Uncategorized, writing

the book that changed everything

my words are methodically printed on the sheets of this moleskine.  each letter constructed with exact precision.  my secrets are engraved with permanance, my thoughts go unscrutinized by the covers, my aspirations are announced.  sketches of the world around me lay within the boundaries of my journal.  secret messages that i am unable to communicate are enscribed, the possibility that perhaps someday i will be able to mumble these messages to those they are written for remain intact.  my moleskine is home to the inner catacombs of my mind.  tumbling and spiraling thoughts, that tower to the highest point of thought that exists in my psyche.  its waiting to be read…waiting to be explored, but as the author, i am not able to describe what lays beneath the red bound leather covers.  many a times, i’ve imagined losing it, imagined losing my one constant companion.  i’ve realized that if i did end up losing it, and someone found it, read it, and hypothesized about me, then they would, without a doubt, know a great deal more, about its author, than i do.  and of course, i am the author.  i know little about myself, about my inner-workings.  i think i know what makes me tick, what makes me smile, but there are those instances where the sound of a cat hissing, instead of making my head whirl, makes me at ease.  my pre-conceived knowledge about myself is erased constantly and rapidly.  for days at a time, i think i know myself, but the next week i’m in a state of uncertainty.

recently the thoughts going through my mind have circumnavigated around the notion of losing my notebook intentionally.  hoping the right person picks it up, takes it home, and reads it in their dimly lit room, surrounded by tokens of their past, by four walls regulating their lives, by menacing recycled air, and by the sounds of the world where absolute silence does not exist.  this person, the finder of my moleskine, sorts through it, decodes my thoughts, my jargon, my wit, my truths.  they know me without knowing me.  a spark of interest is ignited, and they’re enticed to learn more.  i lay at home in distress, wondering where, oh where could my moleskine be? who has it? and what do they know? but distressed is not the proper word.  its a persona, a phase i go through.  acting one way, when i really am not experiencing those emotions at all.  my therapist tells me that i’m a romantic.  she adds that she also believes i like expressing myself in a variety of ways- one of which is making myself appear mysterious.  creating all these different layers for the “real me” to hide beneath.  for different people, i appear in different ways.  the “real me” is shown to the rare few, and never shown through actual conversation.  the “real me” is expressed through minor actions, and through prose.  those who have witnessed the “real me” can and shall attest to that.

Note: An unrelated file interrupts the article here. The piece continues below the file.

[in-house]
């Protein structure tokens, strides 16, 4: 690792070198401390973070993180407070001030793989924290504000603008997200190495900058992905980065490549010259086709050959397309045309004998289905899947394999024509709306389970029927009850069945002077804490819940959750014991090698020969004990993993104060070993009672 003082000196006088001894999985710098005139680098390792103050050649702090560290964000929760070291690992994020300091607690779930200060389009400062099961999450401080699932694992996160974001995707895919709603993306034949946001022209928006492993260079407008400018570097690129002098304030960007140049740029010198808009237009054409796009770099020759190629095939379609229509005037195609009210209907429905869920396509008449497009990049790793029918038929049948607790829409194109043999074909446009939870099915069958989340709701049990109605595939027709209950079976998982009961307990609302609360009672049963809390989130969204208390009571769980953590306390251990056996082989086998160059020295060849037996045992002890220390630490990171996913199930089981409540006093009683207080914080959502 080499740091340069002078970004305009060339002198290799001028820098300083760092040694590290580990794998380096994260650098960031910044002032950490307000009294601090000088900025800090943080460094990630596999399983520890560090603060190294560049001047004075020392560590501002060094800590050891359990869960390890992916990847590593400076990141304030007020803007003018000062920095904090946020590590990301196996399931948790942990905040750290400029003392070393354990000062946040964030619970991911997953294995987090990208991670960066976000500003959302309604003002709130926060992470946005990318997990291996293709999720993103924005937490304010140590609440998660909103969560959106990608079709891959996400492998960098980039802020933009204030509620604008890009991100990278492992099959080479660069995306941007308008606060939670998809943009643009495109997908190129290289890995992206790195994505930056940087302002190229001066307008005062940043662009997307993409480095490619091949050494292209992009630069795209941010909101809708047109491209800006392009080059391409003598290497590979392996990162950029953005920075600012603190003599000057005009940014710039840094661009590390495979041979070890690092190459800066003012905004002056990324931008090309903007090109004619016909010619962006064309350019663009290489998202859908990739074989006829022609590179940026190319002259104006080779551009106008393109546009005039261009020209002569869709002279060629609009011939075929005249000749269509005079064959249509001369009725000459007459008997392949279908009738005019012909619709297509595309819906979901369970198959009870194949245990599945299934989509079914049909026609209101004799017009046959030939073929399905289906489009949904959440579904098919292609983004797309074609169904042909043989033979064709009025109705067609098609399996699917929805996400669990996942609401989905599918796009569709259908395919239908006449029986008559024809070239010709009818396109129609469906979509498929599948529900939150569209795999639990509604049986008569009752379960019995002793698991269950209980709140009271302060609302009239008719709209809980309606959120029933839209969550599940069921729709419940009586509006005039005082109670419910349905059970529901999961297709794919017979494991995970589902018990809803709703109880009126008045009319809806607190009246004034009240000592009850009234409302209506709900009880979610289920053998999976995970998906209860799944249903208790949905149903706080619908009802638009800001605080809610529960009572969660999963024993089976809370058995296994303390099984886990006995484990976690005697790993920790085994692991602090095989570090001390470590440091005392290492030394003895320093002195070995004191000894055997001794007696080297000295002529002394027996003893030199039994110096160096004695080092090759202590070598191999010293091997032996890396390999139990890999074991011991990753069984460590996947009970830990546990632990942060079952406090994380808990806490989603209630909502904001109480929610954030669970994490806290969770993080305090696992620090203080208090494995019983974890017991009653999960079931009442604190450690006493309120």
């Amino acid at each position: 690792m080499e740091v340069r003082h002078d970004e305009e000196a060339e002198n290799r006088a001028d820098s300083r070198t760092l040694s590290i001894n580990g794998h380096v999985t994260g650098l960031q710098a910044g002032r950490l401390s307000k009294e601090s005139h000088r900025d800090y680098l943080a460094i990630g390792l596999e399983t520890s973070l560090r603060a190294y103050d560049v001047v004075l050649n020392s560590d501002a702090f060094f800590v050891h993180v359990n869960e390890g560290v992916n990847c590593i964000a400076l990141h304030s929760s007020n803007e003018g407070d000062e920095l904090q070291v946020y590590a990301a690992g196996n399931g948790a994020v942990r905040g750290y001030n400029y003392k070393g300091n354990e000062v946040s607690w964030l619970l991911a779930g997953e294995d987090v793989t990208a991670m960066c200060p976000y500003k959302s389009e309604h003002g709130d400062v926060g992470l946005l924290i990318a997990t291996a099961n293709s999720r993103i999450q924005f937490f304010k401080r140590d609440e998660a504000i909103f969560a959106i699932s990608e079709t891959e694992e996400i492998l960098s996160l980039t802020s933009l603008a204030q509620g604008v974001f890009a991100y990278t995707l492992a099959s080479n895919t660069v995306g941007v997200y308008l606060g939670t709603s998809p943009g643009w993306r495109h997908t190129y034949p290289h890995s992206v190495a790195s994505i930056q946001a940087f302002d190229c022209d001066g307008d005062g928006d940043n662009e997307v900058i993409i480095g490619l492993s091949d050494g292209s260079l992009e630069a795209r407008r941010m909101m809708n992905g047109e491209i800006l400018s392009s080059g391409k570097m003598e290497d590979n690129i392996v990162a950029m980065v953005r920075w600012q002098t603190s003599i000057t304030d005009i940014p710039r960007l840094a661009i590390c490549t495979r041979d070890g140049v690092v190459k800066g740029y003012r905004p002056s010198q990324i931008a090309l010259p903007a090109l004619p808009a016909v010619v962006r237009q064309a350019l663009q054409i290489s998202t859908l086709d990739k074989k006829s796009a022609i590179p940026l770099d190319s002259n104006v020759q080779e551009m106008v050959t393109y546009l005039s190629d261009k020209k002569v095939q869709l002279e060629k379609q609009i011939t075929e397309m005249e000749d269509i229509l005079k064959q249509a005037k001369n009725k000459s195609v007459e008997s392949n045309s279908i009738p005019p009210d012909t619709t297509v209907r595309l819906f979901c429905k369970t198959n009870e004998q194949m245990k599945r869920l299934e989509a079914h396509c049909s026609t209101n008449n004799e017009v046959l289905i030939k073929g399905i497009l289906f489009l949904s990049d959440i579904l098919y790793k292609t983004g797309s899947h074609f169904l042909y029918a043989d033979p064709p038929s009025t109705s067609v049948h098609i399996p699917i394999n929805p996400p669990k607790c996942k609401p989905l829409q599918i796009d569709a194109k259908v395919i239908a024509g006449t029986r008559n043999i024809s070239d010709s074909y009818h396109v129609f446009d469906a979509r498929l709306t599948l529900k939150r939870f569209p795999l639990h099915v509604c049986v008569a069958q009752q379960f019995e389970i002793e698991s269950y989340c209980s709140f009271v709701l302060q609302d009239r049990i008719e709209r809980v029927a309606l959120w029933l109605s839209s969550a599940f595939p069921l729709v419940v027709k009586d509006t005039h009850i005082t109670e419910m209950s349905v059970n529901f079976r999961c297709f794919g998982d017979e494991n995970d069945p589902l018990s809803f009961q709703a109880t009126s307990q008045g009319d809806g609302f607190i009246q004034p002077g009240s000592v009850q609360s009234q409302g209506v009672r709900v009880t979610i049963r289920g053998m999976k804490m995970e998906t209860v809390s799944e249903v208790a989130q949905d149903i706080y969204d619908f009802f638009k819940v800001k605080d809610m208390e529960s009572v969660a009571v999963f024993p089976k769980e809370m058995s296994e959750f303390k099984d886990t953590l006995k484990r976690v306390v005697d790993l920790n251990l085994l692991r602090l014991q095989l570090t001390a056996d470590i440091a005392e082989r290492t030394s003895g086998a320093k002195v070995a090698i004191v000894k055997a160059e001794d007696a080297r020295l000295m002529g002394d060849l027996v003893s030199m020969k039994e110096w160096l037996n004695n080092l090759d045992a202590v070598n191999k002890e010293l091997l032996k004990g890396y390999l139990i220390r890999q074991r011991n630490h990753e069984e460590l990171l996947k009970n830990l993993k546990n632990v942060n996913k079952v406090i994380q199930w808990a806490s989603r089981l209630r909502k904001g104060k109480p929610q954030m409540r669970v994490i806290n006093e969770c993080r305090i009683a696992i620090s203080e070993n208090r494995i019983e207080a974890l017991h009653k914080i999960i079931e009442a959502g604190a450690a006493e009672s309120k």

the first time i tried to lose my moleskine was unsuccessful.  i was sitting in a stuffy classroom, that was engulfed by the lights of the fluorescent gods.  chatter was scattered sporadically throughout, knowledge was being hindered rather than facilitated.  it was a dry day in the middle of october.  the guiolltine windows were open, sounds from the construction company working on the building adjacent to the public establishment bellowed in, thus becoming the soundtrack to my day.  my history teacher, a stout italian man, flipped through his notes anxiously.  brow furrowed, mustache loitering, words were anything but omnipresent.  my neighbor whispered to me, motioning at their almost blank quiz, suggesting i give them the answers.  looking down unto my crisp piece of loose leaf paper, i too, hadn’t recorded the answers.  my shoulders shrugged in an almost apologetic manner.  my neighbor sighed disappointedly, and i began working promptly on the quiz.  my right hand gripped my ticonderoga pencil loosely, and my left hand steadily kept my piece of paper in place.  within a few minutes, after my hand was long tired, i refrained from finishing.  only two questions were left.  both of which i knew the answers to.  what had caused this sudden refusal to work? the mocking sound of the analog clock, had appeared louder than it was supposed to.  my eyes drifted up the wall to the clock which was adorned in a minimal way, what with just numbers, tick marks, and three hands.  my teacher cleared his throat, unaware of my short pause in time, and i continued onward to complete my exam.  shortly after i passed my quiz up the row along with two other quizzes that belonged to the folks sitting behind me.  fifteen minutes remained in class, and my teacher announced that we could begin our homework assignment.